Some readers may feel cheated that there is in fact no such thing as a Sussex Vampire, but I for one find this adventure to be quite satisfying. It’s wonderful to see how Sherlock Holmes was able to apply his superior logic and wisdom to a problem that was created by strong human emotions and confused by elemental human fears. Even Holmes’s sarcasm, which we have discussed at some length on the Hounds of late, seems gentler and more to the point. This is the Holmes that I admire! So put away that garlic wreath and come join the Hounds this week as we discuss how the cold light of reason turned “The Sussex Vampire” to dust and ashes.
Agencies: I think the Hounds discuss this one every year, but we have so many new barkers that I think it bears discussing one more time: Why did Holmes twice refer to “this agency” in reference to his own detective business. Had he gone into business with some other person or firm? Was he selling insurance on the side to bring in a few extra bucks?
Did Ferguson think that the firm of Morrison, Morrison and Dodd were attorneys? By their own description, they were assessors of machinery. But if so, how did they become involved with the Matilda Briggs and the giant rat of Sumatra? And for that matter, if Ferguson was a tea-broker, why was he involved with a Peruvian merchant in the importation of nitrates?
The Wife and Kiddies: Ferguson’s story of the so-called vampire attack on the baby includes this statement: “On one occasion about a month ago this child had been left by its nurse for a few minutes.” Does this sentence imply that even before the attacks, it was unusual for this baby to be left alone even for a brief time? Does anyone know if Victorian child-rearing included having someone stay with a baby nearly 24 hours a day, even when the child was nearly a year old?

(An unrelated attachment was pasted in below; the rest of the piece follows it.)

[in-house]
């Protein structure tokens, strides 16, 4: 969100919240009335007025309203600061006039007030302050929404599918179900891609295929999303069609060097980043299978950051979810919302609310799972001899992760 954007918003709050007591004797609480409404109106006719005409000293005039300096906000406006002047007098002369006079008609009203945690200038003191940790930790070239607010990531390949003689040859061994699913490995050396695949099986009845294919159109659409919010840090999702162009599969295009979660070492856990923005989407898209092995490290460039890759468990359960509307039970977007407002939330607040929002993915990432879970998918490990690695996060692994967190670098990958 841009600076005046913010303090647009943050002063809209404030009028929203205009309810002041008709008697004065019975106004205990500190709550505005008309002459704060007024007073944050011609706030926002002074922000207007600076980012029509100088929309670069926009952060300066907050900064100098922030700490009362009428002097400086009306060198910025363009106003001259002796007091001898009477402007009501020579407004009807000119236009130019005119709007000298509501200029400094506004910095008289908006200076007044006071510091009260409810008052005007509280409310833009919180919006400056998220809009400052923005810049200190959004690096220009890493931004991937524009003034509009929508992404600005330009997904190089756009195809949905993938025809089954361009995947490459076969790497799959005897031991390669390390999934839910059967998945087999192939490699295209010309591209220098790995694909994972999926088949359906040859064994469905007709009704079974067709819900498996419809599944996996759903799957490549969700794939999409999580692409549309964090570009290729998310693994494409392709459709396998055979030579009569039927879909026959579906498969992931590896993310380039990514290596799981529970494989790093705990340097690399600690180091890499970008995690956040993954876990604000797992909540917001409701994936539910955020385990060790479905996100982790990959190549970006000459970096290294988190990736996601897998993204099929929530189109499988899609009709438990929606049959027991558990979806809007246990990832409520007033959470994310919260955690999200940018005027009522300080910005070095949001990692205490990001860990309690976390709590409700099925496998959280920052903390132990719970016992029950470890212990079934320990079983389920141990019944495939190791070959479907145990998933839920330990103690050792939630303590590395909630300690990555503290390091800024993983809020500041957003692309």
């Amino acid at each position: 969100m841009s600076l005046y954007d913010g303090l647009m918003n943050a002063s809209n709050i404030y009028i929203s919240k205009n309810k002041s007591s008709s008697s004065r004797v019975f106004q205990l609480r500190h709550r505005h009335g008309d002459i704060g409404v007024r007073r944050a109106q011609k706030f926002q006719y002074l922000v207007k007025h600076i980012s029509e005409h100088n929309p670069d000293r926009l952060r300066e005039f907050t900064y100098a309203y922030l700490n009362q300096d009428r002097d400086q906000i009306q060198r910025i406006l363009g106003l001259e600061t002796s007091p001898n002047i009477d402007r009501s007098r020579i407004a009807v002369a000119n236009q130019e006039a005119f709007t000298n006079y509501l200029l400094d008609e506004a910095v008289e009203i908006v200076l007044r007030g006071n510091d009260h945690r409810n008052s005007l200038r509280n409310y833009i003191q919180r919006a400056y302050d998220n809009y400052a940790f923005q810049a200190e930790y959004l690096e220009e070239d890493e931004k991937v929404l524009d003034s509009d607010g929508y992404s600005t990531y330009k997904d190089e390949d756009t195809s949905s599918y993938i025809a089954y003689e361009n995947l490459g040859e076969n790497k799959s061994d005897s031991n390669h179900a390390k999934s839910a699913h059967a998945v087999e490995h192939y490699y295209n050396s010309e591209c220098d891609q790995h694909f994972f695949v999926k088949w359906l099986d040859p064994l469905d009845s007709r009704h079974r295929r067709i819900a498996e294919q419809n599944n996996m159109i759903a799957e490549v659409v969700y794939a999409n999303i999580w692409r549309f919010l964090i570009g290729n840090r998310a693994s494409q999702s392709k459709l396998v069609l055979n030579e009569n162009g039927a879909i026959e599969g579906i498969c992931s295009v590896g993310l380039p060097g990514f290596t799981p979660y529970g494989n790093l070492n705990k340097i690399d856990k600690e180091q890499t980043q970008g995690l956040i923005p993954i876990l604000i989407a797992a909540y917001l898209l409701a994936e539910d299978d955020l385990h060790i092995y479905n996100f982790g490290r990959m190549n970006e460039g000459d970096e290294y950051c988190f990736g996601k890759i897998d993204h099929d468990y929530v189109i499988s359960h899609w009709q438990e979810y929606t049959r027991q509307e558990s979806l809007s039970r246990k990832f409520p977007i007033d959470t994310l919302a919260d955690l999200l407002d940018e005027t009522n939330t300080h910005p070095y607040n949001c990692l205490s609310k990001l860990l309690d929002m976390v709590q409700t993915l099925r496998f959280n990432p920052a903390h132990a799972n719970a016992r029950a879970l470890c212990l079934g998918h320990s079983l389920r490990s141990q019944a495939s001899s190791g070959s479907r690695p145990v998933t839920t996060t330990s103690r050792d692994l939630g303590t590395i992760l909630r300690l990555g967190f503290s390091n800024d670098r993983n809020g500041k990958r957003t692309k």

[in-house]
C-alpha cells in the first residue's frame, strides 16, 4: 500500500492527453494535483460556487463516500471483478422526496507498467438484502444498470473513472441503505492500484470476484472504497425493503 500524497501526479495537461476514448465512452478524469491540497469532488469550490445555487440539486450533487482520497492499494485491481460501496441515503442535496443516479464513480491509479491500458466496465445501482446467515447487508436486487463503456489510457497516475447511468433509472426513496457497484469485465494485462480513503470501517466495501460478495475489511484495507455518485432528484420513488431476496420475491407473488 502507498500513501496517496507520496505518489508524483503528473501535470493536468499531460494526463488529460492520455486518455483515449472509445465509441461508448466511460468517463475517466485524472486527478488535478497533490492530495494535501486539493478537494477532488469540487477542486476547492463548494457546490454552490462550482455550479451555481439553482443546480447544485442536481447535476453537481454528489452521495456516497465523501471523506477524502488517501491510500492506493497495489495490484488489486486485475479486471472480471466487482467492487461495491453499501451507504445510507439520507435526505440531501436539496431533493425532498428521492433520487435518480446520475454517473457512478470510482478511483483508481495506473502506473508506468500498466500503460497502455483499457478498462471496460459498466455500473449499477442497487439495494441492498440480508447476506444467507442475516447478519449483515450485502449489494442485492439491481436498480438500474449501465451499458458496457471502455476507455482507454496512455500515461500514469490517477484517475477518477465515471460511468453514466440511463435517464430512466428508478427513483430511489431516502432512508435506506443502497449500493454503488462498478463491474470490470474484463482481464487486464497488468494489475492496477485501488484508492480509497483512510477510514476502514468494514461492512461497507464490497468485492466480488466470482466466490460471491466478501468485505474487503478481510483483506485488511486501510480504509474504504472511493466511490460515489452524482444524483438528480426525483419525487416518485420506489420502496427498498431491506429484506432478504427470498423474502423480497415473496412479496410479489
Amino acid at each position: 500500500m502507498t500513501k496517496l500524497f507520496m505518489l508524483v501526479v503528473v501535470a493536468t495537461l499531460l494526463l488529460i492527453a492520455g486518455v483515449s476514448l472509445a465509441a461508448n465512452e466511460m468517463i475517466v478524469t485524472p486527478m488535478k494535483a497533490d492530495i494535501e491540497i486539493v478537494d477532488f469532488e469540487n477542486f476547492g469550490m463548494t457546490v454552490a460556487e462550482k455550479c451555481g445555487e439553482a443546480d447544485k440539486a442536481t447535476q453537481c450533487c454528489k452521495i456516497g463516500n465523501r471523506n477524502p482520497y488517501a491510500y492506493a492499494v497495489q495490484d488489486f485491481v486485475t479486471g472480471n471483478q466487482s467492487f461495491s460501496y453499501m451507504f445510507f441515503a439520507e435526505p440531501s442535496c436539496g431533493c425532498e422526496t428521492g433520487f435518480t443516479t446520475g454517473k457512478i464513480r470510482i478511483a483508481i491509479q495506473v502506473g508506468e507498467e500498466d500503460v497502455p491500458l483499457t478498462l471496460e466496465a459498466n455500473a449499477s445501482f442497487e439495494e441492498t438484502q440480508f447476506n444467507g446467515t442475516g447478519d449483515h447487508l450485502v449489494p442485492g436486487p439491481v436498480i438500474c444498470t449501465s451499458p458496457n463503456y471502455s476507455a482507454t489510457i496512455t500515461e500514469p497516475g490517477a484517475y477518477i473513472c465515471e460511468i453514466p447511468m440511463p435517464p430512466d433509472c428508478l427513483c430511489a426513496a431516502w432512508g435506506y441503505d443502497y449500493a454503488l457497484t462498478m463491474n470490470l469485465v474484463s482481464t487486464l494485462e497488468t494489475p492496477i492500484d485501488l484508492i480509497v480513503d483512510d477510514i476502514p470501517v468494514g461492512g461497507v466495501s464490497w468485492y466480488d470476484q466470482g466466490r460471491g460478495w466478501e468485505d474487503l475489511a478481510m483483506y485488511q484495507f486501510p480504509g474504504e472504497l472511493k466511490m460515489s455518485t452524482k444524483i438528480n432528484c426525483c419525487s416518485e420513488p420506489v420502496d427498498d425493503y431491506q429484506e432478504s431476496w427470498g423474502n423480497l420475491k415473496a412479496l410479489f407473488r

Was Jacky’s infirmity truly caused by a childhood fall, do you think, or was his condition due to some embarrassing or shameful illness? Was this illness possibly something that had afflicted Big Bob Ferguson as well, causing the formerly “slab-sided” athlete’s frame to be “fallen in,” as Watson put it?
When visiting Mrs. Ferguson in her locked room, Watson made the comment, “It struck me as I looked at it that if Ferguson tried to force his way to his wife he would find it no easy matter.” I thought that she was simply being kept away from the baby. What might have made Watson think of it in quite that way? After identifying Jacky as the culprit, Holmes and Watson later left the Fergusons alone to discuss their problems. Was this wise, or was Mrs. Ferguson in some danger? Do you think the couple could forgive and forget their troubles?
I don’t have a copy of Grimm’s fairy tales with me at the moment, but I can’t remember any vampire stories in that particular collection of stories. What I can remember is countless stories of wicked siblings. Did Holmes’s mention of Grimm’s fairy tales suggest that he already suspected what was going on at Cheeseman’s?
At the end of the story, the reader is satisfied that Jacky is indeed the culprit, and even Bob Ferguson seems to accept this as the truth. But is it so certain that Jacky was the villain? Is there any real proof?
Holmes’s suggestion of a year at sea for Jacky seems too frivolous to take seriously. What do you suppose really happened to the unhappy boy?